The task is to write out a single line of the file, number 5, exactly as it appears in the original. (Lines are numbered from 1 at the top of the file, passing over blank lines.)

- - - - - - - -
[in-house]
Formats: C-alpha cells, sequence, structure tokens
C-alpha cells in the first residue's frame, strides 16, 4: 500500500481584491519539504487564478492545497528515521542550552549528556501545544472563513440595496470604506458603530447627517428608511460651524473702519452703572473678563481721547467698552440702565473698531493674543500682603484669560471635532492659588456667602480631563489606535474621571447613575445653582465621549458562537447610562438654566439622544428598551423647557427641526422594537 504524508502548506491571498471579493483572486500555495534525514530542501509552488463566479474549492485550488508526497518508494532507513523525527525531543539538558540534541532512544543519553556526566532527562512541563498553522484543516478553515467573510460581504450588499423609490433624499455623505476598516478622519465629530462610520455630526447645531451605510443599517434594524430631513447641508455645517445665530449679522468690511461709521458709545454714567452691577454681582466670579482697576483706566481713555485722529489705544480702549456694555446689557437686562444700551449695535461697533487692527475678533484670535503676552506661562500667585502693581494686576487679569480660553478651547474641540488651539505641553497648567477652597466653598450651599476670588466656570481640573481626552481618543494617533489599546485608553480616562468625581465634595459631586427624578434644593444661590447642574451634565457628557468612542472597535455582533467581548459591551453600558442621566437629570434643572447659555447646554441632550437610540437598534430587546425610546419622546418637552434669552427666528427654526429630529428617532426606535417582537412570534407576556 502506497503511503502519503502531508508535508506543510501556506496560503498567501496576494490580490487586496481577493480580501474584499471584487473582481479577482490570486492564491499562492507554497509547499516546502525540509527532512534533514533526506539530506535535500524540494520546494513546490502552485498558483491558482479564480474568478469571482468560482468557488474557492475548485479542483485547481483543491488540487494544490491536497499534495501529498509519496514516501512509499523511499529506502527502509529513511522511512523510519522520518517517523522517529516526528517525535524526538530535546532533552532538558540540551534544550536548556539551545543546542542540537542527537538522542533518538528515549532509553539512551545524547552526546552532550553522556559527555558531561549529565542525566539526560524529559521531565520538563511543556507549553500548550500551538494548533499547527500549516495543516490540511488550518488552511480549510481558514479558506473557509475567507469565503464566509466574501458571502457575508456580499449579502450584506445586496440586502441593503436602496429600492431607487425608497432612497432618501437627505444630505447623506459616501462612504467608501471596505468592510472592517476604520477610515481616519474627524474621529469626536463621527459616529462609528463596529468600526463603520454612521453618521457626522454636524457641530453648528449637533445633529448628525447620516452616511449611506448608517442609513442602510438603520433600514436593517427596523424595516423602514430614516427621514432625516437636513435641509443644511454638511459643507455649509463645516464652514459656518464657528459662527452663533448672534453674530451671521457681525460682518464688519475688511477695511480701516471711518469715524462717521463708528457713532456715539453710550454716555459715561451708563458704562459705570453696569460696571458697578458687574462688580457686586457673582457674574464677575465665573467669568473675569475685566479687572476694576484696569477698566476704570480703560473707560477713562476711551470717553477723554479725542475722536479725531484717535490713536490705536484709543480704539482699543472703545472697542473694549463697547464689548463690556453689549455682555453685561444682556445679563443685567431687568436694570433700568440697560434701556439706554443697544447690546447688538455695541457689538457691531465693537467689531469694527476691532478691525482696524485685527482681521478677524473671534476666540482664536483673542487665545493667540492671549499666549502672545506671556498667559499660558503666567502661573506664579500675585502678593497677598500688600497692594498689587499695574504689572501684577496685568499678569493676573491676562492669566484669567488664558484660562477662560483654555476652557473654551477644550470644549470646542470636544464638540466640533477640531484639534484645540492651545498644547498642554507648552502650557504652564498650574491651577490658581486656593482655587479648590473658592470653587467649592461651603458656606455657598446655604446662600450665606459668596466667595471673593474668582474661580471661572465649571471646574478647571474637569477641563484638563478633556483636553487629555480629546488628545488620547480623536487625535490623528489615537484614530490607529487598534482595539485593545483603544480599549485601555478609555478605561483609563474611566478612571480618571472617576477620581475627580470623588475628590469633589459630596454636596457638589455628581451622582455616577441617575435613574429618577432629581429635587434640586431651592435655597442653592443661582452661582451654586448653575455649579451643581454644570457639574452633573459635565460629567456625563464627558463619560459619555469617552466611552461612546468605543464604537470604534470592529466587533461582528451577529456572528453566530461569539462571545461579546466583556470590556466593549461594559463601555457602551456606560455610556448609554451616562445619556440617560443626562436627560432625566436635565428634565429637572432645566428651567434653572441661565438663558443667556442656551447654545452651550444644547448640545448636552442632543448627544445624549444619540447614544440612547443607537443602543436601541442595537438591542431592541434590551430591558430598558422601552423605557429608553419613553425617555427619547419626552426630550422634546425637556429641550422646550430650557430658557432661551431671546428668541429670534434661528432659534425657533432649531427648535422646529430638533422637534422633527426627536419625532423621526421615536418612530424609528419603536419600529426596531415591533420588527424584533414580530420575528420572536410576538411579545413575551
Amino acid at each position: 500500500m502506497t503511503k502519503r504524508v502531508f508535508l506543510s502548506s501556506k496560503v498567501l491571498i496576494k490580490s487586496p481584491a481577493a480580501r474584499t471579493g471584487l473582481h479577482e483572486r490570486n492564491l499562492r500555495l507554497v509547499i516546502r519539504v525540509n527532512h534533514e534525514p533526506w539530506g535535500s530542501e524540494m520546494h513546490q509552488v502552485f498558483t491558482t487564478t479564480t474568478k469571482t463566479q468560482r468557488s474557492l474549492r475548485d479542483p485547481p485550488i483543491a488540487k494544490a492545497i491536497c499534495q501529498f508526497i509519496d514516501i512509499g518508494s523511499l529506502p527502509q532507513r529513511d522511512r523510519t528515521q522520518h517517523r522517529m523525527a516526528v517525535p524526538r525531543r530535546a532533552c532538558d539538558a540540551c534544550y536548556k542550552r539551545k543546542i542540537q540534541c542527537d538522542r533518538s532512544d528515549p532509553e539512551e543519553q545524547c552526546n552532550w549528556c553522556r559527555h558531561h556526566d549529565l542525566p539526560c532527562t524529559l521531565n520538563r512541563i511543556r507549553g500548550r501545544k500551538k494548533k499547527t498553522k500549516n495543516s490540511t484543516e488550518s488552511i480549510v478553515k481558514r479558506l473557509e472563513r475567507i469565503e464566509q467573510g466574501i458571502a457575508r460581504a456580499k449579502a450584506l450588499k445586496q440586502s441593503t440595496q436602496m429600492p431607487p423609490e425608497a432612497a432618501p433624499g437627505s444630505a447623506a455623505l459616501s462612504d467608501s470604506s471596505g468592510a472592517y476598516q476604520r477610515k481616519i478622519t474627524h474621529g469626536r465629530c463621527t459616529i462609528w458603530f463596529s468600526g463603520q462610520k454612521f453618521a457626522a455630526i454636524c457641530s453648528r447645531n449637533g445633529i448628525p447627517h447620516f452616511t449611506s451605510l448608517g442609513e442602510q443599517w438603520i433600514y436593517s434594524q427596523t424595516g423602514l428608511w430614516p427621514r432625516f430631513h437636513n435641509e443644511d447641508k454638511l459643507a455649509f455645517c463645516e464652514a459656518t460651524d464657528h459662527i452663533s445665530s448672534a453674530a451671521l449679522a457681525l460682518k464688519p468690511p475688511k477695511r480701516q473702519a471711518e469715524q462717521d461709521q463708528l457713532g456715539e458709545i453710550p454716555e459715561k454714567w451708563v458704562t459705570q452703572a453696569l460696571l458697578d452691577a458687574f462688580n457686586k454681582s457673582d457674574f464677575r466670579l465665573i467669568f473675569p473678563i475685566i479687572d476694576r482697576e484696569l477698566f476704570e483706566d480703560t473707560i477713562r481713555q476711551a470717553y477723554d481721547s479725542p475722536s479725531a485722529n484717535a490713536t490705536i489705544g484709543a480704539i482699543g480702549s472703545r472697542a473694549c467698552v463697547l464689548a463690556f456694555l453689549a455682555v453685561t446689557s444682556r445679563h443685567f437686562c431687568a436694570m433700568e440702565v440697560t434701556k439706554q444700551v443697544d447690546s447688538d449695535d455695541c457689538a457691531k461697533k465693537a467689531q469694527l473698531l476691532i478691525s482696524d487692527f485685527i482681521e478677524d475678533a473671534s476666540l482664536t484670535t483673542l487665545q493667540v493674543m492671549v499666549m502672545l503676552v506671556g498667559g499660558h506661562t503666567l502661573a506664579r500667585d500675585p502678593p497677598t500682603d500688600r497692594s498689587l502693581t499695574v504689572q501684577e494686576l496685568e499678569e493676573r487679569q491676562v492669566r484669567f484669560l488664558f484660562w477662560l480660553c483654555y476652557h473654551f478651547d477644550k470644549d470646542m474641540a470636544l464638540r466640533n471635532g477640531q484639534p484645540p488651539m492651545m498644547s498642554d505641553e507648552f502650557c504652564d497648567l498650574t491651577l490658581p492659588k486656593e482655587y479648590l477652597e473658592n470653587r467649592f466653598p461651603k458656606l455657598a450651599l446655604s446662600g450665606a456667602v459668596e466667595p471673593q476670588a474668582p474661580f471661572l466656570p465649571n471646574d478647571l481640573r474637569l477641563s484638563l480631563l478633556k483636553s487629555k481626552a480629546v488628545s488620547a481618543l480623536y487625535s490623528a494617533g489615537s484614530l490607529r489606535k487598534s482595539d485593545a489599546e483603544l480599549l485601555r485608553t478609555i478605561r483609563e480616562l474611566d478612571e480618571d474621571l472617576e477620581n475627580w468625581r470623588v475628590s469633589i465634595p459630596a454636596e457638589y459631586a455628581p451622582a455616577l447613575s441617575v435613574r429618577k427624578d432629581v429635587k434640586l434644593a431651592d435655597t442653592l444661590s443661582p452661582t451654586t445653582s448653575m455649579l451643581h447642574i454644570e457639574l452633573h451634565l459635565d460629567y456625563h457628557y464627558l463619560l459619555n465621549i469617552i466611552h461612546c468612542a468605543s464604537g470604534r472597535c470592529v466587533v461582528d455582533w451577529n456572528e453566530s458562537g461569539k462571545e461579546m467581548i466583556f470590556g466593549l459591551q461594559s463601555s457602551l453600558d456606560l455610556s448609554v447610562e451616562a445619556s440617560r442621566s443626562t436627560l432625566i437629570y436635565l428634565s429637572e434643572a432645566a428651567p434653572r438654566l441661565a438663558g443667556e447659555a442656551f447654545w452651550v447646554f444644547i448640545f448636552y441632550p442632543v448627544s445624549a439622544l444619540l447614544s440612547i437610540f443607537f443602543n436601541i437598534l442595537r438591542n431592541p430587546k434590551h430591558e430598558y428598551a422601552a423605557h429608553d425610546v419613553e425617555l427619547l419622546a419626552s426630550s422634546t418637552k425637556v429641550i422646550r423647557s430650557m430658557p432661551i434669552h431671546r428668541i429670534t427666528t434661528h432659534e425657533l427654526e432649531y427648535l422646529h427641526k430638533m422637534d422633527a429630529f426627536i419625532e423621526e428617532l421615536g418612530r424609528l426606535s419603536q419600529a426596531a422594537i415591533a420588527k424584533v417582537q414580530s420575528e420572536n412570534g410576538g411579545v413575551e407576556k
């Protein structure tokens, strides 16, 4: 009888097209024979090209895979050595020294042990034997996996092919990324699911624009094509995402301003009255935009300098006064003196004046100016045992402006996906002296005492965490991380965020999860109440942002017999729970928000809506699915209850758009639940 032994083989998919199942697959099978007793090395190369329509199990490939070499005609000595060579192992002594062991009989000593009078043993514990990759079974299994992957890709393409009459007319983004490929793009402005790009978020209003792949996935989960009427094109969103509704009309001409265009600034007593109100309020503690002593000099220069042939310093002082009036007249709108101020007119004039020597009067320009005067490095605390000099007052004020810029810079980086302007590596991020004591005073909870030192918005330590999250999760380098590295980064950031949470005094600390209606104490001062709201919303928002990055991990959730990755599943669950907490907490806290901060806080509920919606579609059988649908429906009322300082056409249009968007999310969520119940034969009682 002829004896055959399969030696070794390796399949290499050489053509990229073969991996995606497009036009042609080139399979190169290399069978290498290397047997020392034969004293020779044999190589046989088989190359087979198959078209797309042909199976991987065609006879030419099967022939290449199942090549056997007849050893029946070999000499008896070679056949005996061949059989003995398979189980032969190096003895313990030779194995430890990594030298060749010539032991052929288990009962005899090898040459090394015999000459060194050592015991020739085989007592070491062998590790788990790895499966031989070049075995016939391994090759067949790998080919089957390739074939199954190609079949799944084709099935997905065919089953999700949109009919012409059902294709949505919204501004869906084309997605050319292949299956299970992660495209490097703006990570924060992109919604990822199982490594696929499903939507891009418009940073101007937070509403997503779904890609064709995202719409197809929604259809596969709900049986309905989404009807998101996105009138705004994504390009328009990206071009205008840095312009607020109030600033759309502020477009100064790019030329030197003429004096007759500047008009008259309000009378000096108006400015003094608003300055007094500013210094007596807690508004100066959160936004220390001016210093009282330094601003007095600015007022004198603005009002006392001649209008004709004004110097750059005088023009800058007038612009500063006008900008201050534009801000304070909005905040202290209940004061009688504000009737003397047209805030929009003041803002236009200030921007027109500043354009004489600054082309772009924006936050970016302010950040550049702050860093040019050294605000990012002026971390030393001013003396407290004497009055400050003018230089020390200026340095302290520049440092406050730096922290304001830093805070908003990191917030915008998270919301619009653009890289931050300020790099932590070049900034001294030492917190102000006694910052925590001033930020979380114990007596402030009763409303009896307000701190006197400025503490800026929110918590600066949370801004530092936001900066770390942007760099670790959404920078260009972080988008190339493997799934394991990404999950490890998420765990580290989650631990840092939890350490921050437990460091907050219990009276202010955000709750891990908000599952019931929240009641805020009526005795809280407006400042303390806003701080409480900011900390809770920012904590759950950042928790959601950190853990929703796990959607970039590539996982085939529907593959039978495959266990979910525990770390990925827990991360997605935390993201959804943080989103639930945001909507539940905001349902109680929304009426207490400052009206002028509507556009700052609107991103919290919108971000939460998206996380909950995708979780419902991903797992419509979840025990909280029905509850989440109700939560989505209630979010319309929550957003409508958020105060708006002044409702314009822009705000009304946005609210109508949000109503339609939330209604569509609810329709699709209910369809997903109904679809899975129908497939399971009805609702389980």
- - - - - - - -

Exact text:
């Protein structure tokens, strides 16, 4: 009888097209024979090209895979050595020294042990034997996996092919990324699911624009094509995402301003009255935009300098006064003196004046100016045992402006996906002296005492965490991380965020999860109440942002017999729970928000809506699915209850758009639940 032994083989998919199942697959099978007793090395190369329509199990490939070499005609000595060579192992002594062991009989000593009078043993514990990759079974299994992957890709393409009459007319983004490929793009402005790009978020209003792949996935989960009427094109969103509704009309001409265009600034007593109100309020503690002593000099220069042939310093002082009036007249709108101020007119004039020597009067320009005067490095605390000099007052004020810029810079980086302007590596991020004591005073909870030192918005330590999250999760380098590295980064950031949470005094600390209606104490001062709201919303928002990055991990959730990755599943669950907490907490806290901060806080509920919606579609059988649908429906009322300082056409249009968007999310969520119940034969009682 002829004896055959399969030696070794390796399949290499050489053509990229073969991996995606497009036009042609080139399979190169290399069978290498290397047997020392034969004293020779044999190589046989088989190359087979198959078209797309042909199976991987065609006879030419099967022939290449199942090549056997007849050893029946070999000499008896070679056949005996061949059989003995398979189980032969190096003895313990030779194995430890990594030298060749010539032991052929288990009962005899090898040459090394015999000459060194050592015991020739085989007592070491062998590790788990790895499966031989070049075995016939391994090759067949790998080919089957390739074939199954190609079949799944084709099935997905065919089953999700949109009919012409059902294709949505919204501004869906084309997605050319292949299956299970992660495209490097703006990570924060992109919604990822199982490594696929499903939507891009418009940073101007937070509403997503779904890609064709995202719409197809929604259809596969709900049986309905989404009807998101996105009138705004994504390009328009990206071009205008840095312009607020109030600033759309502020477009100064790019030329030197003429004096007759500047008009008259309000009378000096108006400015003094608003300055007094500013210094007596807690508004100066959160936004220390001016210093009282330094601003007095600015007022004198603005009002006392001649209008004709004004110097750059005088023009800058007038612009500063006008900008201050534009801000304070909005905040202290209940004061009688504000009737003397047209805030929009003041803002236009200030921007027109500043354009004489600054082309772009924006936050970016302010950040550049702050860093040019050294605000990012002026971390030393001013003396407290004497009055400050003018230089020390200026340095302290520049440092406050730096922290304001830093805070908003990191917030915008998270919301619009653009890289931050300020790099932590070049900034001294030492917190102000006694910052925590001033930020979380114990007596402030009763409303009896307000701190006197400025503490800026929110918590600066949370801004530092936001900066770390942007760099670790959404920078260009972080988008190339493997799934394991990404999950490890998420765990580290989650631990840092939890350490921050437990460091907050219990009276202010955000709750891990908000599952019931929240009641805020009526005795809280407006400042303390806003701080409480900011900390809770920012904590759950950042928790959601950190853990929703796990959607970039590539996982085939529907593959039978495959266990979910525990770390990925827990991360997605935390993201959804943080989103639930945001909507539940905001349902109680929304009426207490400052009206002028509507556009700052609107991103919290919108971000939460998206996380909950995708979780419902991903797992419509979840025990909280029905509850989440109700939560989505209630979010319309929550957003409508958020105060708006002044409702314009822009705000009304946005609210109508949000109503339609939330209604569509609810329709699709209910369809997903109904679809899975129908497939399971009805609702389980």